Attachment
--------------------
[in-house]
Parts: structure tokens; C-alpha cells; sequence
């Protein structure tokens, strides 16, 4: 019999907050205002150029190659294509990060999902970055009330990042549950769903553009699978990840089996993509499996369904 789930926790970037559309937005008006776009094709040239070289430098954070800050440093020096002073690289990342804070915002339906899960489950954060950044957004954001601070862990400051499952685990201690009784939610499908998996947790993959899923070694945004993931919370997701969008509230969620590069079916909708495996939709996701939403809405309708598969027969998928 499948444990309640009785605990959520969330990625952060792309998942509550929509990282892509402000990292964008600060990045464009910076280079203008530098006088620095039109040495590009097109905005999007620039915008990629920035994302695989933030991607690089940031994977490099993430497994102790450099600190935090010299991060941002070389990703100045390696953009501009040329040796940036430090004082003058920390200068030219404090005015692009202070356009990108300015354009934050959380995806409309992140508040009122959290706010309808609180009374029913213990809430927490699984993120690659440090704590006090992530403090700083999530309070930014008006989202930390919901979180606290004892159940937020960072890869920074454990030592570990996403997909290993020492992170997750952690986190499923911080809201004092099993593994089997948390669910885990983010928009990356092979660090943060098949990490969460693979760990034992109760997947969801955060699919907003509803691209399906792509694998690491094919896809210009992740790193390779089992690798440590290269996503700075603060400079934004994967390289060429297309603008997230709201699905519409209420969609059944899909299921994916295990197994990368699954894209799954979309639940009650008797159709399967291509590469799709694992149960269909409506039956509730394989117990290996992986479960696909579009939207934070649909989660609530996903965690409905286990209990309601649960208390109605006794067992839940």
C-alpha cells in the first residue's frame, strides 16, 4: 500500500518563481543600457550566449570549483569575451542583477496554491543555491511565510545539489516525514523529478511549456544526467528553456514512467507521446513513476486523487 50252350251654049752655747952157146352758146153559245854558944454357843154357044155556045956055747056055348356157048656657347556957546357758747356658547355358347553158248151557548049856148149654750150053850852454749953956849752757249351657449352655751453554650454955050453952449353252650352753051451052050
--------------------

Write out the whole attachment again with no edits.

[in-house]
Parts: structure tokens; C-alpha cells; sequence
């Protein structure tokens, strides 16, 4: 019999907050205002150029190659294509990060999902970055009330990042549950769903553009699978990840089996993509499996369904 789930926790970037559309937005008006776009094709040239070289430098954070800050440093020096002073690289990342804070915002339906899960489950954060950044957004954001601070862990400051499952685990201690009784939610499908998996947790993959899923070694945004993931919370997701969008509230969620590069079916909708495996939709996701939403809405309708598969027969998928 499948444990309640009785605990959520969330990625952060792309998942509550929509990282892509402000990292964008600060990045464009910076280079203008530098006088620095039109040495590009097109905005999007620039915008990629920035994302695989933030991607690089940031994977490099993430497994102790450099600190935090010299991060941002070389990703100045390696953009501009040329040796940036430090004082003058920390200068030219404090005015692009202070356009990108300015354009934050959380995806409309992140508040009122959290706010309808609180009374029913213990809430927490699984993120690659440090704590006090992530403090700083999530309070930014008006989202930390919901979180606290004892159940937020960072890869920074454990030592570990996403997909290993020492992170997750952690986190499923911080809201004092099993593994089997948390669910885990983010928009990356092979660090943060098949990490969460693979760990034992109760997947969801955060699919907003509803691209399906792509694998690491094919896809210009992740790193390779089992690798440590290269996503700075603060400079934004994967390289060429297309603008997230709201699905519409209420969609059944899909299921994916295990197994990368699954894209799954979309639940009650008797159709399967291509590469799709694992149960269909409506039956509730394989117990290996992986479960696909579009939207934070649909989660609530996903965690409905286990209990309601649960208390109605006794067992839940």
C-alpha cells in the first residue's frame, strides 16, 4: 500500500518563481543600457550566449570549483569575451542583477496554491543555491511565510545539489516525514523529478511549456544526467528553456514512467507521446513513476486523487 50252350251654049752655747952157146352758146153559245854558944454357843154357044155556045956055747056055348356157048656657347556957546357758747356658547355358347553158248151557548049856148149654750150053850852454749953956849752757249351657449352655751453554650454955050453952449353252650352753051451052050